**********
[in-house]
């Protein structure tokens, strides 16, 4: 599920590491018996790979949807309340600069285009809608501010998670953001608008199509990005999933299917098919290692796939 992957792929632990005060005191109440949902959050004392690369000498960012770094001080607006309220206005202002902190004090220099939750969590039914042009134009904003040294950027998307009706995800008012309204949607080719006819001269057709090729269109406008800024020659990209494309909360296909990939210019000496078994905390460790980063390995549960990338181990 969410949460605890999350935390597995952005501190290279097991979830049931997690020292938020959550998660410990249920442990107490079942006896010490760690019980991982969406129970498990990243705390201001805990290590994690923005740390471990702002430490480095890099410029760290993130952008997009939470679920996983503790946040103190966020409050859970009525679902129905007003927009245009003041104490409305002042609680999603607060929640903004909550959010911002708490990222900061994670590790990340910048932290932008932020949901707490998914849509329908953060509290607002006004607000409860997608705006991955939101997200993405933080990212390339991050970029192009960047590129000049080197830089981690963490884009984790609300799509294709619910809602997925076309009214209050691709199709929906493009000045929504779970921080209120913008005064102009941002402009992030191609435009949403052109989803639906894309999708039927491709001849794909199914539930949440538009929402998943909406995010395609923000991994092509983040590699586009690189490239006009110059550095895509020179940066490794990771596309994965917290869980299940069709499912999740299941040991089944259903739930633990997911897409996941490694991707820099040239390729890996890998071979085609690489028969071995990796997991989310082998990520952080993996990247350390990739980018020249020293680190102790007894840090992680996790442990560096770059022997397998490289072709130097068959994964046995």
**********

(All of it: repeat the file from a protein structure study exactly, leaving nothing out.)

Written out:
[in-house]
């Protein structure tokens, strides 16, 4: 599920590491018996790979949807309340600069285009809608501010998670953001608008199509990005999933299917098919290692796939 992957792929632990005060005191109440949902959050004392690369000498960012770094001080607006309220206005202002902190004090220099939750969590039914042009134009904003040294950027998307009706995800008012309204949607080719006819001269057709090729269109406008800024020659990209494309909360296909990939210019000496078994905390460790980063390995549960990338181990 969410949460605890999350935390597995952005501190290279097991979830049931997690020292938020959550998660410990249920442990107490079942006896010490760690019980991982969406129970498990990243705390201001805990290590994690923005740390471990702002430490480095890099410029760290993130952008997009939470679920996983503790946040103190966020409050859970009525679902129905007003927009245009003041104490409305002042609680999603607060929640903004909550959010911002708490990222900061994670590790990340910048932290932008932020949901707490998914849509329908953060509290607002006004607000409860997608705006991955939101997200993405933080990212390339991050970029192009960047590129000049080197830089981690963490884009984790609300799509294709619910809602997925076309009214209050691709199709929906493009000045929504779970921080209120913008005064102009941002402009992030191609435009949403052109989803639906894309999708039927491709001849794909199914539930949440538009929402998943909406995010395609923000991994092509983040590699586009690189490239006009110059550095895509020179940066490794990771596309994965917290869980299940069709499912999740299941040991089944259903739930633990997911897409996941490694991707820099040239390729890996890998071979085609690489028969071995990796997991989310082998990520952080993996990247350390990739980018020249020293680190102790007894840090992680996790442990560096770059022997397998490289072709130097068959994964046995």